Other considerations about that roof- I wanted a substantial overhang over the entry door, because people have to use it in the rain; nicer to have a little cover while you negotiate the wet, slippery stones walkway, etc. So I opted for a frame roof there.

Why did I want a straight stack? Because bends in very low air-pressure ducts REALLY cut down on the air flow. And- the stack, you recall, is connected down into the pits, to pull wet stinky air out of the building. Using ambient wind- which is known to be uncertain. I really wanted to do everything I could to make the air flow easier- for example, the stack outside of the house is painted flat black- to absorb more solar heat, and heat the air in the stack further, making it "draw" better. (The paint is 20 years old; still looks black when it's wet, anyway.)

I'll toss out a general "sustainable -green" design principle here, which I have not seen formulated anywhere, but which I have come to completely believe in. If you are incorporating some feature which relies on a "passive" process- i.e.. it relies on physics or meteorology to work, not an electric motor- get the best advice you can on "how big" that passive feature should be- then build it twice that big. Three times bigger, if you can afford it.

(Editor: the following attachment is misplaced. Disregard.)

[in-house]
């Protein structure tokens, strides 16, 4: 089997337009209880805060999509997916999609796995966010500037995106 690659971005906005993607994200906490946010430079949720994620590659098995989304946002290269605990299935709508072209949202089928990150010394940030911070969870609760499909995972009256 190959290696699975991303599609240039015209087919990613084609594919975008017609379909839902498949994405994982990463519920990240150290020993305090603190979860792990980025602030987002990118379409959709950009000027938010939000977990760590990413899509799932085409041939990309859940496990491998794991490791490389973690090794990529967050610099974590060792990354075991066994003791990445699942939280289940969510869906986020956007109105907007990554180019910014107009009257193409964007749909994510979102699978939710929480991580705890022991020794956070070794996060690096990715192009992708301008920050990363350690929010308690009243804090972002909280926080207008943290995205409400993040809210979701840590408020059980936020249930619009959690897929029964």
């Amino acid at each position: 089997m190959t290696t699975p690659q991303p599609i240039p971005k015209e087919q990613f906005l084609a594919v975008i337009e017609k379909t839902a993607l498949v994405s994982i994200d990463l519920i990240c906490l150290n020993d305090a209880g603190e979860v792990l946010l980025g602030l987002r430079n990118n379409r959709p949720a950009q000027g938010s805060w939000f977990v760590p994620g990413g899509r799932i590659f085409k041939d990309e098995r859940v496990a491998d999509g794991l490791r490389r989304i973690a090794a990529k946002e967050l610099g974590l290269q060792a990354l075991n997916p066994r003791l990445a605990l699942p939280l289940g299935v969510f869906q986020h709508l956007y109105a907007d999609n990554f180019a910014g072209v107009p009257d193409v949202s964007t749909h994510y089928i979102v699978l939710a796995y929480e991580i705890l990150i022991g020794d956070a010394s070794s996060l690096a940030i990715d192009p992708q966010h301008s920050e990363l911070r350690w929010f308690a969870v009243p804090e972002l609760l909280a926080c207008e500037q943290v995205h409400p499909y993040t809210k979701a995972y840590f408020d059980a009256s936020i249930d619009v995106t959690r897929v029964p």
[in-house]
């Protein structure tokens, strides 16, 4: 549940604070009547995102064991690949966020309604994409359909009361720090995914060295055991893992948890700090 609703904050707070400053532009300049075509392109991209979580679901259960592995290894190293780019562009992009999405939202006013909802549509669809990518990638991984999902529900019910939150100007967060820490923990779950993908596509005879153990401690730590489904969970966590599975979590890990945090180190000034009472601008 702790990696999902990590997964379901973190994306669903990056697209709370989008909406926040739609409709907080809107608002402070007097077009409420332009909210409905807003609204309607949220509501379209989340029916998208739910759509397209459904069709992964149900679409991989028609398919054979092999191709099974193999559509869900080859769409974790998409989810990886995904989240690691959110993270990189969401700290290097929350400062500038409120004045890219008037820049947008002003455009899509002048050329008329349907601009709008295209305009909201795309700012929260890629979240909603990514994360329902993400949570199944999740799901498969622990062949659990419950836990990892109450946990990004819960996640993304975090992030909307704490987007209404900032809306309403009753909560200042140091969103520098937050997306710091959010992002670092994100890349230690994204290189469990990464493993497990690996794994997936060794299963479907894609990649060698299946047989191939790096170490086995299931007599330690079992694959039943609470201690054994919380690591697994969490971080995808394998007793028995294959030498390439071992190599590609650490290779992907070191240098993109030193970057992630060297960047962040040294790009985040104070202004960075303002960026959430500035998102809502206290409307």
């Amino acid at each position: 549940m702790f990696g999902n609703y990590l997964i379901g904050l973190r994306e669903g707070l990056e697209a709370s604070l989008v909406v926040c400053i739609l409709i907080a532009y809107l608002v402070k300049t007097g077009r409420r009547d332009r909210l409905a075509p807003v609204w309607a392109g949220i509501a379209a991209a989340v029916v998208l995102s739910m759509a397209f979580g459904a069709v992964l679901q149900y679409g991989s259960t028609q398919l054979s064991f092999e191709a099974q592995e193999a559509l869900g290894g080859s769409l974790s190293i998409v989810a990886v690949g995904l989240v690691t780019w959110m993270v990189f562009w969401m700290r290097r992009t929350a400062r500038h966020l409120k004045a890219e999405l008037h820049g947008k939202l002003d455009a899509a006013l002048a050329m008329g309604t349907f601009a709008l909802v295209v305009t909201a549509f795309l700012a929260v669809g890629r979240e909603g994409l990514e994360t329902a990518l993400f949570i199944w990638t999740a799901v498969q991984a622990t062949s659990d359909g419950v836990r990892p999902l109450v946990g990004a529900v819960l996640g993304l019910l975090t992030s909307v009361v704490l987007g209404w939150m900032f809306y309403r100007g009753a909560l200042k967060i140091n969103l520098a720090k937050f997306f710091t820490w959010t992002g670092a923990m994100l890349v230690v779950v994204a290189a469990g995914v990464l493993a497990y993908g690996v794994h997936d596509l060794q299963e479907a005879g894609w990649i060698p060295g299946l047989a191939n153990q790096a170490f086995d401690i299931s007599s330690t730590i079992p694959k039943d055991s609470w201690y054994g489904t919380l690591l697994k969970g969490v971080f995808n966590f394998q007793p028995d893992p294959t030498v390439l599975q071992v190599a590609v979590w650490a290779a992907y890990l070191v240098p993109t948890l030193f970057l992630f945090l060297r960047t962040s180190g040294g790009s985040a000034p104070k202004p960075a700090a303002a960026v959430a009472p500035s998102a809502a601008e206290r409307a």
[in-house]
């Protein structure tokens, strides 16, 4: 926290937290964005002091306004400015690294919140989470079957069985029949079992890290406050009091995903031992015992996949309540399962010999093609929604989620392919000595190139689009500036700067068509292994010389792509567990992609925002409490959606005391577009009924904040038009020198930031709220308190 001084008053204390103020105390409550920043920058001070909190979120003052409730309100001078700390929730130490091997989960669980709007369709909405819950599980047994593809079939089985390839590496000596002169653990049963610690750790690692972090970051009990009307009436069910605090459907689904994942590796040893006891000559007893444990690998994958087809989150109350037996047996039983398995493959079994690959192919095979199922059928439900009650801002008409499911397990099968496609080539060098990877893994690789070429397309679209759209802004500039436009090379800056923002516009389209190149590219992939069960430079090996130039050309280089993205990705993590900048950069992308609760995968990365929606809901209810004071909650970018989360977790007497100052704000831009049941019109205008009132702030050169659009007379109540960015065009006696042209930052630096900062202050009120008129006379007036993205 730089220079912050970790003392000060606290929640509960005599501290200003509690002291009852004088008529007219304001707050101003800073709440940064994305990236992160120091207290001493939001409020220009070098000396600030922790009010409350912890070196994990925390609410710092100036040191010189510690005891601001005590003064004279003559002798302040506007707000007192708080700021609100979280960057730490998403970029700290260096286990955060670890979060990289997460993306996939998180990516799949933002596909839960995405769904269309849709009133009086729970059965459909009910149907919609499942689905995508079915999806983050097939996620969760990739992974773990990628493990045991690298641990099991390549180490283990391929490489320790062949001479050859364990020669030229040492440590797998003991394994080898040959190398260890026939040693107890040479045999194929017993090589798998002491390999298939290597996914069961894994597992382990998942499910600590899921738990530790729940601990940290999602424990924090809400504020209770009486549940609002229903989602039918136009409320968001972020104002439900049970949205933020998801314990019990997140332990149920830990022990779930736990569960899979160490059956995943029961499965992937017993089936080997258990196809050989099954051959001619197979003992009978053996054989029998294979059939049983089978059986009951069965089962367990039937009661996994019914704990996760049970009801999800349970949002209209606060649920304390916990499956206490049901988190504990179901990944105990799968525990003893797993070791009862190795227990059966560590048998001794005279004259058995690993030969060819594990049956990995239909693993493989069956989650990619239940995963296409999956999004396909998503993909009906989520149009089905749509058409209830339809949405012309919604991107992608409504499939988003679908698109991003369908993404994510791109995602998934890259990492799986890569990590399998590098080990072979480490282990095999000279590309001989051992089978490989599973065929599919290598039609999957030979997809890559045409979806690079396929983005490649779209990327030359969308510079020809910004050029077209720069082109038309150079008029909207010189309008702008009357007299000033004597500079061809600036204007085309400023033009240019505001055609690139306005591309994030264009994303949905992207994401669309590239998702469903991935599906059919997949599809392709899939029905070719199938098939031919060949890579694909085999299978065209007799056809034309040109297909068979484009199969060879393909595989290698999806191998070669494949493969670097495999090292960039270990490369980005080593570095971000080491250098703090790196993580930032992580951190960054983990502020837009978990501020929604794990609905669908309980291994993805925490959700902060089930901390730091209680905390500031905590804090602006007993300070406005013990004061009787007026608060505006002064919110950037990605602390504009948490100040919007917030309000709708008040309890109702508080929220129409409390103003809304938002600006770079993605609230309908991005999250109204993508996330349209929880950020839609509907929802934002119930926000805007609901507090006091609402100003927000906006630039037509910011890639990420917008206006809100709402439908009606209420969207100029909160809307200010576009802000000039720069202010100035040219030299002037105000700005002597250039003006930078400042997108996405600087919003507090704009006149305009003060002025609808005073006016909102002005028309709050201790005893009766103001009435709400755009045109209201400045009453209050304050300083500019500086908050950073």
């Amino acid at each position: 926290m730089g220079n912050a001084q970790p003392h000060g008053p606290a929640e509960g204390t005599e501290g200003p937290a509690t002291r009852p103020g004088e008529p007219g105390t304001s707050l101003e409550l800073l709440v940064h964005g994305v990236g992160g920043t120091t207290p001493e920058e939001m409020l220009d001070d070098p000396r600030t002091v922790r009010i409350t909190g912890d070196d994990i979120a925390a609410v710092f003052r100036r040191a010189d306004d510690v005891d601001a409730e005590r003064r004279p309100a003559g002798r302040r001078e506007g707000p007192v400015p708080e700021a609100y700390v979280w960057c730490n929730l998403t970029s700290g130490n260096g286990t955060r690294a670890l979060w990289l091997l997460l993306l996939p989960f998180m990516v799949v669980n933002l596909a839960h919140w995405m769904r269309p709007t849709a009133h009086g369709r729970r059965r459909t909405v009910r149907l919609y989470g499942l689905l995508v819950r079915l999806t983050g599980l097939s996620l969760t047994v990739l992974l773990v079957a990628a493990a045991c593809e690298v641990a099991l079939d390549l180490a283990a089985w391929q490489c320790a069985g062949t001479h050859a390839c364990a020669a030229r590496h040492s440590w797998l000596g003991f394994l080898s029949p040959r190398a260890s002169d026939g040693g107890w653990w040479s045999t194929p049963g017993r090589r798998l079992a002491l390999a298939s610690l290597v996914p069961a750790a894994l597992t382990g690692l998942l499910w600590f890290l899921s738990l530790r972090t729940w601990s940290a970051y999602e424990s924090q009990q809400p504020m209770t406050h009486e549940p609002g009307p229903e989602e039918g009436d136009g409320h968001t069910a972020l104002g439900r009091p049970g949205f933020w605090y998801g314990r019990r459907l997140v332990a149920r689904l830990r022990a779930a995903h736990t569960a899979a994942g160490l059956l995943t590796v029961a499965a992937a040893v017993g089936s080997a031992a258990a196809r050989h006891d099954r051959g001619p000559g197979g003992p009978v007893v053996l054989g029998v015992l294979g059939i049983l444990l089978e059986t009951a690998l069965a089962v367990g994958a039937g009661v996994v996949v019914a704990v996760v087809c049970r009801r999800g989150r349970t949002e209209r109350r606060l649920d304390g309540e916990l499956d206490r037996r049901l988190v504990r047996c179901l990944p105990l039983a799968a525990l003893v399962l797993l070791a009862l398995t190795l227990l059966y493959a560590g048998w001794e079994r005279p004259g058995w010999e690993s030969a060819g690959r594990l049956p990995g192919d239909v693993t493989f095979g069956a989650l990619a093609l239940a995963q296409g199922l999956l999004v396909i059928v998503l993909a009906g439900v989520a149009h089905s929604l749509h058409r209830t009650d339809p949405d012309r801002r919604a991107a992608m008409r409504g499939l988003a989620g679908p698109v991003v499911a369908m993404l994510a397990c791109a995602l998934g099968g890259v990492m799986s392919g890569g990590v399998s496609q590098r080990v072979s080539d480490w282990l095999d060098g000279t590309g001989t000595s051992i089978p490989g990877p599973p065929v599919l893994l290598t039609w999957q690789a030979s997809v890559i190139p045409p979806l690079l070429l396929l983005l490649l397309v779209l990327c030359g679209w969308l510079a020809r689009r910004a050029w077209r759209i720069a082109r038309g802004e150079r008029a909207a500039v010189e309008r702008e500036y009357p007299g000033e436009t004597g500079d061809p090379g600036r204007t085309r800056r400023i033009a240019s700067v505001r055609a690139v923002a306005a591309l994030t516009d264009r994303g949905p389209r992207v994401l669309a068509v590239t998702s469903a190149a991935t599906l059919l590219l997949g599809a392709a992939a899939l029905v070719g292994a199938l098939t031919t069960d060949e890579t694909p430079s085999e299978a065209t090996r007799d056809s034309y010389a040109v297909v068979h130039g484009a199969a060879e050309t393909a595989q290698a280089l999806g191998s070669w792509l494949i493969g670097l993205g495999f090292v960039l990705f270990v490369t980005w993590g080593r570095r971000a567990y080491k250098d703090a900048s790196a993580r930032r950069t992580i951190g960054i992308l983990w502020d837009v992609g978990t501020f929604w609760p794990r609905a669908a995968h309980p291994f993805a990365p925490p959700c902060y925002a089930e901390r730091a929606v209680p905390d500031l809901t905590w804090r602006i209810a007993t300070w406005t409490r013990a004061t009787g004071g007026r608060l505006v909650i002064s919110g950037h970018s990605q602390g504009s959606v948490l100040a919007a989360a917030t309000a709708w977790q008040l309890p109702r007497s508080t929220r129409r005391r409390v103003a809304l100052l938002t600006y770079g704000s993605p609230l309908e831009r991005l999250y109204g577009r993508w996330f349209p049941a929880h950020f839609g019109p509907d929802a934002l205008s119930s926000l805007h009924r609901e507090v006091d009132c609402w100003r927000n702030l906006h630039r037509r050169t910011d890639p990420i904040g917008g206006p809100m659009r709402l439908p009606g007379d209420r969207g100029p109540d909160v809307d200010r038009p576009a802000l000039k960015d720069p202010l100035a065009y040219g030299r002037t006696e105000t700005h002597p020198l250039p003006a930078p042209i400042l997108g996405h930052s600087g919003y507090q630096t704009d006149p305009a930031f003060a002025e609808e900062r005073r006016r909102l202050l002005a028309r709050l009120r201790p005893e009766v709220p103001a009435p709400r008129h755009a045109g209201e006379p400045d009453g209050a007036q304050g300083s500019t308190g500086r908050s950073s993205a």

"Passive" is great- and free. IF it works. And it's just in the nature of passive phenomena; like warm but not hot air rising up a chimney; that a LOT of the time, they WON'T work, if the least little thing goes wrong. Like a stray wind gust blowing down the stack, and stopping a slight air flow. Making passive features bigger gives the physics that's supposed to drive them much better odds of actually grabbing hold.

Ok, I expect to see that cited as "Greenpa's Aggressive Passive Design Principle" from now on.

Anyway- rather than build that complex roof, it might be easier/cheaper to just lead the stack out through a wall, and put a bend in it. It might also be smart to go with "active" design in a warm climate; like investing in a little solar powered fan, to really pull the air through and out. A little pricey, but nice; and the turbine, incidentally, does NOT pull air nearly as well as they like you to think; testing shows it works about as well as a ... hole in the roof. But it does keep the rain out.

AND-

Here is a major design concern we haven't touched on yet- bugs- and spiders- WILL get into the building, and into the stack. You need to design the stack so it's easy to clean out, once a year anyway- otherwise spider webs (and other webs) will build up in it to the point where you have no air flow; and everything will quit working.